What I learned from #ScrollFreeSeptember
But first here are some stats:
8 books read
3 blogs written
2 online courses started
2 zine meet ups facilitated
2 TV series completed
1 concert attended
1 poetry reading attended
Basically I did a lot of shit when I wasn’t scrolling through social media.
A week before I started #ScrollFreeSeptember I had a revelation. I had just gotten back from a holiday in Spain where the villa I was staying in had terrible WiFi that didn’t work. I couldn’t get a signal to use my mobile data either. So I spent two weeks without being on my phone. Then I came home. I was so excited to be online again. I remember sitting on my couch and having some creative ideas. I then started aimlessly scrolling through Instagram and I completely forgot my ideas. It was in that moment that I realized our brains aren’t supposed to be processing so much information, constantly and at once. No wonder people report feeling more anxious after being on social media. In the span of 30 seconds you might see a new recipe you want to try, a motivational quote that reminds you of your grandmother, a funny meme about vegans, someone sharing their experience with anxiety, and so on and so forth. It never stops. And we’re doing this to ourselves for hours on end to avoid FOMO (fear of missing out).
I can come across some really interesting ideas on Instagram or Twitter but then my attention is immediately diverted to the next thing without having had any space to process the idea properly. Then I only remember the feeling of finding something interesting, not what the thing actually was.
During September I dedicated more time to monotasking (the opposite of multi tasking). I would sit with my book and just read for an hour or two. I didn’t have my phone by me or if I did I knew I couldn’t go on social media so there wasn’t much to do on it besides that. I could sit down and write a blog or even journal and have my attention focused 100% on it. It felt amazing.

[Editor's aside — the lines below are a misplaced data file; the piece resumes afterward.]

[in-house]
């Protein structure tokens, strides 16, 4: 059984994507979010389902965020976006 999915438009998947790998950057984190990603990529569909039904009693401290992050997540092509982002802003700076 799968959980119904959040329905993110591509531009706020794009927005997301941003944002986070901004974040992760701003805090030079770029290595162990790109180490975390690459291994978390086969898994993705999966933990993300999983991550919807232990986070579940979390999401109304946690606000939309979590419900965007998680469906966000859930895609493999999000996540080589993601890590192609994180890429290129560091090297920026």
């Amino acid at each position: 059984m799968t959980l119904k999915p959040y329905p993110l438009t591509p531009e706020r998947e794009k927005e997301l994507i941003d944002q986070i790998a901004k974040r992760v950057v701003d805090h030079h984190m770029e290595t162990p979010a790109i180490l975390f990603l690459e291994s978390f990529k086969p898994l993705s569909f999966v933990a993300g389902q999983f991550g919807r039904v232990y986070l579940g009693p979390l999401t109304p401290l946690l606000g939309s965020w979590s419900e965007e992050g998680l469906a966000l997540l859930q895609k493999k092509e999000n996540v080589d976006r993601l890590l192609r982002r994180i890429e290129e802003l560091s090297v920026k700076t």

I felt like I had somehow gained my time back. I was starting and finishing tasks. I felt a lot calmer. I was able to write to do lists and go through them at my own pace without feeling like time was running out. I think maybe because social media moves so quickly we are starting to feel like we need to move at the same pace in our lives? I don’t know. That’s how I felt.
I definitely missed Instagram and Twitter. But I didn’t miss the negativity or the humble bragging that comes along with both. I was no longer seeing people posting about their new book deal or their latest holiday and I felt better for it. On the flip side I couldn’t share things with my networks either. It was my birthday in September and I didn’t get to post about it. I wanted to post about it so that people could wish me a happy birthday and make me feel special (might as well be 100% honest!). I wanted to post about Danez Smith’s poetry performance and meeting them and them signing my book. To signal how cool I am. I wanted to post about the incredible Olafur Arnalds concert I went to with my friend Donna. But these were all ways to get external validation that the things I was doing were cool and worthwhile. That they made me likeable. That they made me good enough.
One week into October and I’m already missing September. I miss the excuse of #ScrollFreeSeptember for not being on social media. I miss not knowing every single horrible thing that is happening in the world. And right now, there’s a helluva lot. And of course I have no one to blame except for myself. I’m back on social media because I want to be and to some extent because I feel like I have to be.
My Etsy sales have been non existent the last few months and I’m worried if I’m not on social media promoting myself no one will buy my stuff. I’m worried I’ll miss opportunities for zine fairs or submission deadlines. And I miss interacting with people. There are some people I only know or talk to through social media. It’s nice to be able to see what they’re up to and feel like I’m a part of that in a small way.
#ScrollFreeSeptember made me reevaluate my relationship with social media. I realized I was using it for the wrongs reasons most of the time: validation, boredom, to cheer myself up, etc. And I was doing it way too often. I still love it for the inspiration, creativity and hearing other people’s stories. I just need to go back to finding those things.
Here are some guidelines I came up with for myself to use social media responsibly:
don’t go on just to check for likes, views or comments
if you find something interesting stop and do something with that information
don’t scroll when you’re on the bus, in line, or waiting for someone; be present
figure out why you want to go on (to post something, find a recipe, read the news, etc.) and do that only
set a time limit per day and stick to it
recognize when it’s no longer making you feel good and leave (whether for the day, week, month or long term)
What has your experience been? Would you ever take a break from social media or leave all together? Do you need or have your own guidelines for social media usage?
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